Installation Aid Scheme.

John Perry

Question:

263 Mr. Perry asked the Minister for Agriculture and Food when installation aid approval will be given for a person (details supplied) in County Sligo; and if she will make a statement on the matter. [12312/05]

The above-named person is an applicant under the installation aid scheme. The application is currently being examined by my Department's inspectorate. Additional information has been sought from the applicant in regard to a number of outstanding issues. The processing of the application awaits the submission of this further documentation.

Grant Payments.

John Perry

Question:

264 Mr. Perry asked the Minister for Agriculture and Food if her attention has been drawn to the overwhelming circumstances encountered by a person (details supplied) in County Sligo; if a decision will be expedited; and if she will make a statement on the matter. [12314/05]

The person named has been notified that the circumstances outlined by him did not satisfy the criteria for force majeure or exceptional circumstances under Article 40 of Council Regulation (EC) No. 1782/2003.

Following this decision the person named submitted an appeal to the independent single payment appeals committee. A full review of the circumstances of the case will be carried out by the independent single payment appeals committee and the person named will be notified shortly of the outcome.

John Perry

Question:

265 Mr. Perry asked the Minister for Agriculture and Food if her attention has been drawn to the fact that, due to medical difficulties a person (details supplied) in County Sligo was unaware of the retention dates for their animals; if a decision will be expedited; and if she will make a statement on the matter. [12315/05]

This decision has been appealed to the agriculture appeals office. Appeals require individual examination and are dealt with in the order in which they are received. This appeal was received on 8 April 2005 and has been assigned to an appeals officer for examination.

The appeals office will contact the appellant shortly to arrange the oral hearing that he requested. It is not expected that there will be any undue delay in dealing with this case.

John Perry

Question:

266 Mr. Perry asked the Minister for Agriculture and Food if the single payment scheme will be reviewed for a person (details supplied) in County Leitrim; if a decision will be expedited; and if she will make a statement on the matter. [12318/05]

A certificate of provisional entitlements under the single payment scheme issued to the person named on 30 September 2004. The statement included a detailed breakdown of how the provisional entitlements were calculated.

Farmers who were not satisfied with their provisional entitlement statement could seek a review on a form which is available from all local offices of my Department and from my Department's website.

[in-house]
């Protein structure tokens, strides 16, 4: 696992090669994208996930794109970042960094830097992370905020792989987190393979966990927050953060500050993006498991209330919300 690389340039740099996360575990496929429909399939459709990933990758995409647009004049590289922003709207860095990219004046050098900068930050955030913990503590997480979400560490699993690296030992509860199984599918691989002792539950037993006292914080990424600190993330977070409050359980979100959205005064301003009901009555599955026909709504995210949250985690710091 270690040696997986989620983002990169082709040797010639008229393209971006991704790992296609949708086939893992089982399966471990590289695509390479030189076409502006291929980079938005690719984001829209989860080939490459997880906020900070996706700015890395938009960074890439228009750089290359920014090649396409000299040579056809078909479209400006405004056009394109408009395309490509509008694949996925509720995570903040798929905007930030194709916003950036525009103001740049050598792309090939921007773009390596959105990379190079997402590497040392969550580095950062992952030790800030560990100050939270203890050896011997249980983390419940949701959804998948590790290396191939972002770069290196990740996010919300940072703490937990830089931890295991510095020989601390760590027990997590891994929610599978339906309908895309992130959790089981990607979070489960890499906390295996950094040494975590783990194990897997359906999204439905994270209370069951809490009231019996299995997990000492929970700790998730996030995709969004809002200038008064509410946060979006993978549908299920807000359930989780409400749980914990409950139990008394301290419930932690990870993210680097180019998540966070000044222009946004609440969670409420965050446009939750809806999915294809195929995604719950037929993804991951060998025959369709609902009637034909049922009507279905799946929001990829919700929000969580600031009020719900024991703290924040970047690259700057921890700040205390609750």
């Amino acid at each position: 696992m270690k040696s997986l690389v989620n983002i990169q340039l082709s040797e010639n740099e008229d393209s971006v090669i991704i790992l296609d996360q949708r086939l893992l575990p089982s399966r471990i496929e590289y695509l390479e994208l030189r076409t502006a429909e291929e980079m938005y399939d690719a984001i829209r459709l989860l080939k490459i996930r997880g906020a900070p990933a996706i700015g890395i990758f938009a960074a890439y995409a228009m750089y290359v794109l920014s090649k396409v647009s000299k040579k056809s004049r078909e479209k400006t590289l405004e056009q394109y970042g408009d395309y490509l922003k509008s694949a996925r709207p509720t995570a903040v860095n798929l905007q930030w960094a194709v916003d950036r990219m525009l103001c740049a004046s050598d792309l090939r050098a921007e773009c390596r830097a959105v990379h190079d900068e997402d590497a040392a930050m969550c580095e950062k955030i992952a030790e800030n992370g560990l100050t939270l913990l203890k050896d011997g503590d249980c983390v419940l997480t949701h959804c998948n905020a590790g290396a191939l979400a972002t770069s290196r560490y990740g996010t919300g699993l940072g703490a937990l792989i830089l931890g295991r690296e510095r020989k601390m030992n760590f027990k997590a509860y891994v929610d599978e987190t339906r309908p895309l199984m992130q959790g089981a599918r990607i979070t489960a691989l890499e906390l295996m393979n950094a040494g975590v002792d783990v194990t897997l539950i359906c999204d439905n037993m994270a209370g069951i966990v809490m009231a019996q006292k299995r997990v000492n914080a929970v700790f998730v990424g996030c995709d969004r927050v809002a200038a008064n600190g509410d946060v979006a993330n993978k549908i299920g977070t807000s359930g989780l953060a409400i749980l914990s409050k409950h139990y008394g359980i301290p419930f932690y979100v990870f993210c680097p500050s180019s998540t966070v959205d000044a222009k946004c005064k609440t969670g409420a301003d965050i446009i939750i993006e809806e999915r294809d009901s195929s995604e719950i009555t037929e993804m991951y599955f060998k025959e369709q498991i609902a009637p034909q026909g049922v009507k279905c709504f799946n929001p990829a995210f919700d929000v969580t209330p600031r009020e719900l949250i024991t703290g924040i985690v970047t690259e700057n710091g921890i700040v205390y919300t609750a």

A completed review form was received from the person named on 8 April 2005. Officials in my Department are currently examining this case and will contact the person named in this regard shortly.

Ministerial Staff.

Ruairí Quinn

Question:

267 Mr. Quinn asked the Minister for Agriculture and Food if, in respect of the category of ministerial staff, including those attached to Ministers of State in her Department who not being civil servants but are contracted by her as personal assistant, political adviser, programme manager and press communications advisers, the name of the person; their function; if full-time or part-time employed; the terms of the contract; the level of remuneration, either by hour if part-time or as an annual salary; and if she will make a statement on the matter. [12365/05]

The following tabular statements give a breakdown of non-civil servant staff employed in my office and in the offices of the Ministers of State:

Minister's Office Staff

Grade

Office

Salary Scale

Kathleen Ayres Personal Assistant

Constituency office, Donegal

41,389-51,192

Bridget Byrne Personal Secretary

Constituency office, Donegal

19,499-37,621

Marina Gaffney Temporary Clerical Officer

Constituency office, Donegal

19,493-31,612

Minister of State, Deputy B. Smith Office.

Grade

Office

Salary Scale

Nuala Brady Personal Assistant

Constituency office, Cavan

373.68-720.98

Celine Mullen Personal Secretary

Dublin office.

19,493-37,621

Minister of State, Deputy Browne Office

Grade

Number

Salary Scale

Stephanie Byrne Personal Secretary

Constituency office, Enniscorthy

373.68-720.98

Rhoda Millar Temporary Clerical Officer

Constituency office, Enniscorthy

19,493-31,612

All the above staff are employed on a contract basis and are employed full-time. The contracts will terminate not later than the date I as Minister or Ministers of State cease to hold office.

Ruairí Quinn

Question:

268 Mr. Quinn asked the Minister for Agriculture and Food if, in respect of each person in the employment of the ministerial office, including that of Ministers of State attached to her Department as either personal assistant, political adviser, programme manager, and press communications adviser, the cost of travel and maintenance expenses incurred individually by each person by name for the calendar year 2004; and if she will make a statement on the matter. [12380/05]